Helping patients stay at home once they’re discharged from the ICU
Dr. Eric Sy and his colleagues in Regina recently analyzed local data on ICU patients who were discharged directly to home. They found that a significant proportion were either being readmitted or showing up in the emergency department within 90 days of leaving hospital. Now Sy and a team of researchers are preparing to test a new, virtual approach to supporting patients that they hope will help prevent those return visits.
Convenience and ease of access are at the heart of the concept of virtual follow-up clinics. “We have a lot of patients that come to our ICU from across the province,” says Sy. “Driving three hours from say, Yorkton, for a 30-minute appointment, and then having to drive three hours home -- for some people that might be prohibitive. A virtual clinic would be very similar to a regular office visit with an intensivist, but with the convenience of being able to do it from your home, from your phone or tablet.” Sy says COVID has paved the way for the project, by facilitating the use of virtual technology by patients, family members, and providers.
Through surveys and focus groups, they’ll gather feedback from patients, family members, and participating health care providers. Sy and the team will look at how often patients who use the virtual clinics are presenting to the emergency department, being readmitted to hospital, or making unplanned visits to their family doctor, and compare those numbers with data from an earlier cohort of ICU patients, prior to follow-up care. They also plan to evaluate cost effectiveness, to see whether the expenses associated with running a virtual clinic are offset by cost savings of avoided hospital readmissions. “We’re hoping that this clinic is effective, efficient, and safe for patients, and is also sustainable at the same time, from a financial standpoint,” says Sy.
In addition to reducing unnecessary hospitalizations and visits to the Emergency, Sy hopes participants -- patients and their family members -- report more satisfaction with their ICU care. He’s also hopeful the project results in better mental health outcomes among participating patients, shorter recovery time, and improved quality of life.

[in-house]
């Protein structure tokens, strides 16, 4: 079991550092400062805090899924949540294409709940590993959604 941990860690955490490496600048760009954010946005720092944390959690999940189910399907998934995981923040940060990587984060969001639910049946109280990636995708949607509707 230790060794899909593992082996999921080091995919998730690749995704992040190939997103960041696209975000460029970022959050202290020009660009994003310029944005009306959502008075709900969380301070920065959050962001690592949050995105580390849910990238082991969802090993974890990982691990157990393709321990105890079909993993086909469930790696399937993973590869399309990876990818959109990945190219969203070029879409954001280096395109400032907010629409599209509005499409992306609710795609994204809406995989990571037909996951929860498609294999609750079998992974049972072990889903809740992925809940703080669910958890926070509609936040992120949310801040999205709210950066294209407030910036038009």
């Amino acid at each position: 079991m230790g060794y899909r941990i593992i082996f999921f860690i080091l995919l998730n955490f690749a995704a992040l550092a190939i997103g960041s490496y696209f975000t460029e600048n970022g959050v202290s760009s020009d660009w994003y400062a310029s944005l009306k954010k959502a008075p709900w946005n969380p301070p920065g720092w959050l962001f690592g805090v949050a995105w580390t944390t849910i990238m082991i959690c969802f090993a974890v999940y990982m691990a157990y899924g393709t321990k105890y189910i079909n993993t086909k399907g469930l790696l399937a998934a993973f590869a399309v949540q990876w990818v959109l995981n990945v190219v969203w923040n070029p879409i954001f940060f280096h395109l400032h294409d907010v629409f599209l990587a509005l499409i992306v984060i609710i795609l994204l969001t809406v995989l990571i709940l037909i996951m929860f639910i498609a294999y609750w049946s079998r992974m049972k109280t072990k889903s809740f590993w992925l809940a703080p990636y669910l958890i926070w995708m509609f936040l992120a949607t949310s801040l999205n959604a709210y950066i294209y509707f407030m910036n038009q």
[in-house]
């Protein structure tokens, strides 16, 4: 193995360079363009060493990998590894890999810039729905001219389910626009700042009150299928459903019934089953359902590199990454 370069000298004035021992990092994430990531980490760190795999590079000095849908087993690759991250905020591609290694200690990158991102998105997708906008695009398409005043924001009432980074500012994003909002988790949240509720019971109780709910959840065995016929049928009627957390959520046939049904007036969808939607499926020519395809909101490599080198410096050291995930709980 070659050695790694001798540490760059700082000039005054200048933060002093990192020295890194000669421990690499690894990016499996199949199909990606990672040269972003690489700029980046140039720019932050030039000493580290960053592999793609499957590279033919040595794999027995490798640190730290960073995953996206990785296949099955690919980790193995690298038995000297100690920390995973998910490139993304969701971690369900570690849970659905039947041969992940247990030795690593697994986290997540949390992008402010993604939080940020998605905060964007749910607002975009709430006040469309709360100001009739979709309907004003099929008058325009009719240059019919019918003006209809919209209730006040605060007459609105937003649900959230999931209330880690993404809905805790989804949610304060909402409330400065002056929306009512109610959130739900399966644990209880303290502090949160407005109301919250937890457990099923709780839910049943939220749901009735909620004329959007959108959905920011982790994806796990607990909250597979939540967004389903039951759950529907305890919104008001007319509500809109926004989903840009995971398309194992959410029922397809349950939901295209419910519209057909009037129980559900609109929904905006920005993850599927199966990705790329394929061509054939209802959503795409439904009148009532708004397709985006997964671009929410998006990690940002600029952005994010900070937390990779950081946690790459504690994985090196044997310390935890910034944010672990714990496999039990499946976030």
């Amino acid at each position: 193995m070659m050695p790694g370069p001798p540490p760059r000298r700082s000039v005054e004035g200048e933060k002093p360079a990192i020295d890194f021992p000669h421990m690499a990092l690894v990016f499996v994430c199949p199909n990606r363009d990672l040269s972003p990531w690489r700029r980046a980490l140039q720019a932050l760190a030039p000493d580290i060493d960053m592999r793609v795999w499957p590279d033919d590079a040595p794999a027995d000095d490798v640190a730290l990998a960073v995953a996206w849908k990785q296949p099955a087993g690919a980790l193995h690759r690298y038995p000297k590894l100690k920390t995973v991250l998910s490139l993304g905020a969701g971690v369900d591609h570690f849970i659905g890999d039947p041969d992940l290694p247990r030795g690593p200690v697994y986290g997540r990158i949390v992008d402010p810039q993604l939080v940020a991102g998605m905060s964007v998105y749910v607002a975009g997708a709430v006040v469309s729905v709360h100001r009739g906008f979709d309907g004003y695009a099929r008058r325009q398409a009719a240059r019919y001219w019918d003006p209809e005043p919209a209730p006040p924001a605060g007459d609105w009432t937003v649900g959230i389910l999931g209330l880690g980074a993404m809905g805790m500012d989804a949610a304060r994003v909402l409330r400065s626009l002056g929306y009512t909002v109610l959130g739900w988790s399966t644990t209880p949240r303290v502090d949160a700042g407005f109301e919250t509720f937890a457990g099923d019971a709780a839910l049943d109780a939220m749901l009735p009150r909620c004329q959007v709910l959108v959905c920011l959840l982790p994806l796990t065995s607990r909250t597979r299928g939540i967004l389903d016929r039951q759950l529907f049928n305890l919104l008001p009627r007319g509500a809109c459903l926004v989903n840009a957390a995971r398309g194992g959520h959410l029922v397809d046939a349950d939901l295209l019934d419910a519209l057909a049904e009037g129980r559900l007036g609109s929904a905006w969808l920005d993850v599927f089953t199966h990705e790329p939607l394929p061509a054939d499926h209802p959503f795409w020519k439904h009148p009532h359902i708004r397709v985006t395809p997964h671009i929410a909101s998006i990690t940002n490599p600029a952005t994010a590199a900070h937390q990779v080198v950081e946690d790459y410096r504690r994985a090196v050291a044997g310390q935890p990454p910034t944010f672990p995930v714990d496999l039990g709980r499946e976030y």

A virtual follow-up clinic is not intended to replace a patients’ existing relationship with their family doctor or internist. “What we’re trying to do is help complement existing structures, to ensure a bit of a safety net for patients to prevent those readmissions,” says Sy. A big focus in post-ICU follow-up is on patients’ mental health and well-being. The team will be drawing on the expertise of psychologists at the University of Regina to identify tools that lend themselves to virtual care.
Patients will connect with their ICU doctor with Pexip, a video conferencing platform already being used by Saskatchewan physicians and supported by the Saskatchewan Medical Association. The digital health team at the Saskatchewan Health Authority is lending their expertise to develop software for patients to schedule appointments and for physicians to dictate clinical notes from the visits. Sy says the team expects to have the virtual clinic up and running some time in winter 2021-22.
Why this work matters
Because ICU physicians devote so much energy to ensuring patients survive and make it out of the unit, they don’t typically focus on a patient’s quality of life -- including their mental wellbeing -- during recovery. “I think this project will really allow us to get at that human side of intensive care medicine,” says Sy. “Most of our patients, when we look after them in the ICU, they’re on ventilators, they’re heavily sedated. We don’t get to know them as people because they’re not able to interact. This project will give us the opportunity to connect and engage with the patients we looked after in hospital.”
And how will Dr. Valiani define success in her team’s project? “If we can bring a loved one to the bedside, without actually being at the bedside,” says Valiani. “The crux of it, really, is using the technology and innovation in a way that integrates with the workflow, that is easy for patients, loved ones, and health care providers. I hope it will change the way we practice medicine in the ICU.”